by Ann Garrison
KPFA Evening News, broadcast Jan. 20, 2014
KPFA Evening News Anchor: Turning now to news of Africa, the Central African Republic, Democratic Republic of the Congo and South Sudan all share borders. Each of these three countries is now engulfed in tribal or religious sectarian violence, and Uganda, a longtime U.S. military partner, has troops in both the Central African Republic and South Sudan.
U.S. Special Forces have been on the ground with Ugandan troops in both countries since 2011, reportedly to hunt for Joseph Kony. KPFA’s Ann Garrison reports on the U.S. rationale for these troop deployments.
KPFA/Ann Garrison: Pundits and policymakers daily invoke “the lessons of Rwanda,” meaning the world’s failure to prevent the 1994 Rwandan Genocide, as cause for military intervention by the U.S. and other Western nations and by U.N. peacekeeping troops. In Africa, all these interventions rely on U.S. military infrastructure, including bases, air strips, vehicles, planes and state-of-the-art surveillance tech.
This week U.S. Air Force C-17 cargo carriers began to fly 850 Rwandan peacekeeping troops to the Central African Republic, where U.S. Special Forces have been deployed with Ugandan troops since 2011. Ugandan troops also crossed the border to fight alongside South Sudanese government troops in that country’s civil war.
There is as yet no information as to whether Ugandan troops in South Sudan are accompanied by U.S Special Forces, though more Special Forces were flown to Uganda, reportedly to help evacuate American citizens.
Today, negotiators of the South Sudan conflict announced a tentative ceasefire agreement, which has not yet been signed, but calls for the withdrawal of all foreign troops. The U.S. State Department has criticized both sides’ resistance to ceasefire terms but has agreed with the faction fighting President Salva Kiir that the war was not triggered by a coup attempt in mid-December, because there was no coup attempt.
During last week’s Senate Foreign Relations hearing on South Sudan, senators expressed outrage about the region’s ethnic and sectarian violence, in accordance with the U.S. vow to stop genocide and mass atrocities around the world.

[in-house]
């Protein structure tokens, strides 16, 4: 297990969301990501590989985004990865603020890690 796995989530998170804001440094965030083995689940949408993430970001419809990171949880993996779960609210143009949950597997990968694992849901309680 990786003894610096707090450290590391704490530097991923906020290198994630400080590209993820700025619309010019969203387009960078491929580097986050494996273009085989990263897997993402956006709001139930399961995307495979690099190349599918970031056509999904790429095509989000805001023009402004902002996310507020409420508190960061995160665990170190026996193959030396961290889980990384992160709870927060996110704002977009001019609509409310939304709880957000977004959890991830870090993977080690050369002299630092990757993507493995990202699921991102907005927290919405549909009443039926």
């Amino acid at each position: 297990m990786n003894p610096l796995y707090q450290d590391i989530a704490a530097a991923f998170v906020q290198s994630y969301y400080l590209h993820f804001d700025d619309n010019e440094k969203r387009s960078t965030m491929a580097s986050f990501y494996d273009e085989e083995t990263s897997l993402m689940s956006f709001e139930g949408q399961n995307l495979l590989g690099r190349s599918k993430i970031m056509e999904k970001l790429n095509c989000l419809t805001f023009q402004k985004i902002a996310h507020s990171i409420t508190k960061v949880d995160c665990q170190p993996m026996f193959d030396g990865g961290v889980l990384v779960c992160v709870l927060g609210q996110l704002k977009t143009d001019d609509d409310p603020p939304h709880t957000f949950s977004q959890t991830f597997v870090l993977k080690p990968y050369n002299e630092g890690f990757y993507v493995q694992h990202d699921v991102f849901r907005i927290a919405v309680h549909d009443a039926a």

However, Mahdi Nazemroaya, researcher, foreign correspondent and author of “The Globalization of NATO,” says that U.S. intervention has in fact promoted ethnic division, sectarian war, and partition or secession into independent, ethno nationalist states, like South Sudan.
Mahdi Nazemroaya: Yeah, there’s a long history behind this process. There is obviously vilification of the central government in Sudan. George Clooney is nowhere to be found now.
When there was talk about a possible genocide in South Sudan, that’s when the media stopped talking about the fighting there – when independence happened. It’s very ironic. When the fighting became serious in South Sudan, between the militias of the people that formed the government fighting each other for power and basically the spoils of war, the media stopped reporting about it.
That’s when they stopped talking about what’s happening in South Sudan, and they stopped focusing on this country. But before it, they kept on talking about how genocide and ethnic cleansing was taking place. How there was humanitarian crisis. They were talking about racial politics. And they were doing everything to feed ethno-nationalism. And this has been fed for many decades. It starts with the British.
KPFA: Nazemroaya also said that the neo-liberal privatization agenda is then imposed upon the targeted nations where the U.S. has exacerbated ethnic tension. He said that the same thing had happened in every country where the U.S. had intervened militarily since 2001, including Iraq, Afghanistan, Libya and Somalia – and now, South Sudan.
Mahdi Nazemroaya: When the United States does move into these countries with its allies, one of the first things they do is – this neo-liberal paradigm is imposed on these countries, and their constitutions are changed, where private enterprise – corporate private enterprise – is allowed to come in, national assets are sold off and these countries are essentially turned into economic colonies.
KPFA: The 2009 South Sudan Land Act was passed during the country’s transition to independence from Sudan. McGill University Professor Khalil Medani, speaking on KPFA’s Voices of the Middle East, said that this legislation opened large tracts of land that had been communally owned, with grazing and other rights worked out between tribes over time, to private and foreign ownership. This privatization of communal land, he said, had further heightened ethnic tension by forcing the country’s tribal peoples to compete for fewer resources.
Oakland writer Ann Garrison writes for the San Francisco Bay View, Counterpunch, Global Research, Colored Opinions, Black Star News and her own website, Ann Garrison, and produces for AfrobeatRadio on WBAI-NYC, KPFA Evening News and her own YouTube Channel, AnnieGetYourGang. She can be reached at email@example.com. This story first appeared on her website. If you want to see Ann Garrison’s independent reporting continue, please contribute on her website at anngarrison.com.